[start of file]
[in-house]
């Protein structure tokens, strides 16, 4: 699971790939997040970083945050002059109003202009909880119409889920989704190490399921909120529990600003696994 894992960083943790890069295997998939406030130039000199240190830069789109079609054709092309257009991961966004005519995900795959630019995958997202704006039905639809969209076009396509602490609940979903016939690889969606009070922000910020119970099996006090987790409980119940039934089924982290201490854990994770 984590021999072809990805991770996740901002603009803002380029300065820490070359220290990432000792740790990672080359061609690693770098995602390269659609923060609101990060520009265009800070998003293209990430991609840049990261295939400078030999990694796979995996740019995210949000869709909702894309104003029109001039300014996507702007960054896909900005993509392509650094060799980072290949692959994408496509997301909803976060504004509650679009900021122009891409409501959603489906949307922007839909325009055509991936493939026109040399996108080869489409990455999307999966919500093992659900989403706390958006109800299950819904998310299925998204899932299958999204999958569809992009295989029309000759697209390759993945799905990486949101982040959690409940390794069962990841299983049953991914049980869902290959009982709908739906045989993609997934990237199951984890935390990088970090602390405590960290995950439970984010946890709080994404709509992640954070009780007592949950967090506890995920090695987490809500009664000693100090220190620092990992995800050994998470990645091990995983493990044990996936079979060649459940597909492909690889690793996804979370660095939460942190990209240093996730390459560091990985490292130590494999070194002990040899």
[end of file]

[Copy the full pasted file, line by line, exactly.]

[in-house]
């Protein structure tokens, strides 16, 4: 699971790939997040970083945050002059109003202009909880119409889920989704190490399921909120529990600003696994 894992960083943790890069295997998939406030130039000199240190830069789109079609054709092309257009991961966004005519995900795959630019995958997202704006039905639809969209076009396509602490609940979903016939690889969606009070922000910020119970099996006090987790409980119940039934089924982290201490854990994770 984590021999072809990805991770996740901002603009803002380029300065820490070359220290990432000792740790990672080359061609690693770098995602390269659609923060609101990060520009265009800070998003293209990430991609840049990261295939400078030999990694796979995996740019995210949000869709909702894309104003029109001039300014996507702007960054896909900005993509392509650094060799980072290949692959994408496509997301909803976060504004509650679009900021122009891409409501959603489906949307922007839909325009055509991936493939026109040399996108080869489409990455999307999966919500093992659900989403706390958006109800299950819904998310299925998204899932299958999204999958569809992009295989029309000759697209390759993945799905990486949101982040959690409940390794069962990841299983049953991914049980869902290959009982709908739906045989993609997934990237199951984890935390990088970090602390405590960290995950439970984010946890709080994404709509992640954070009780007592949950967090506890995920090695987490809500009664000693100090220190620092990992995800050994998470990645091990995983493990044990996936079979060649459940597909492909690889690793996804979370660095939460942190990209240093996730390459560091990985490292130590494999070194002990040899």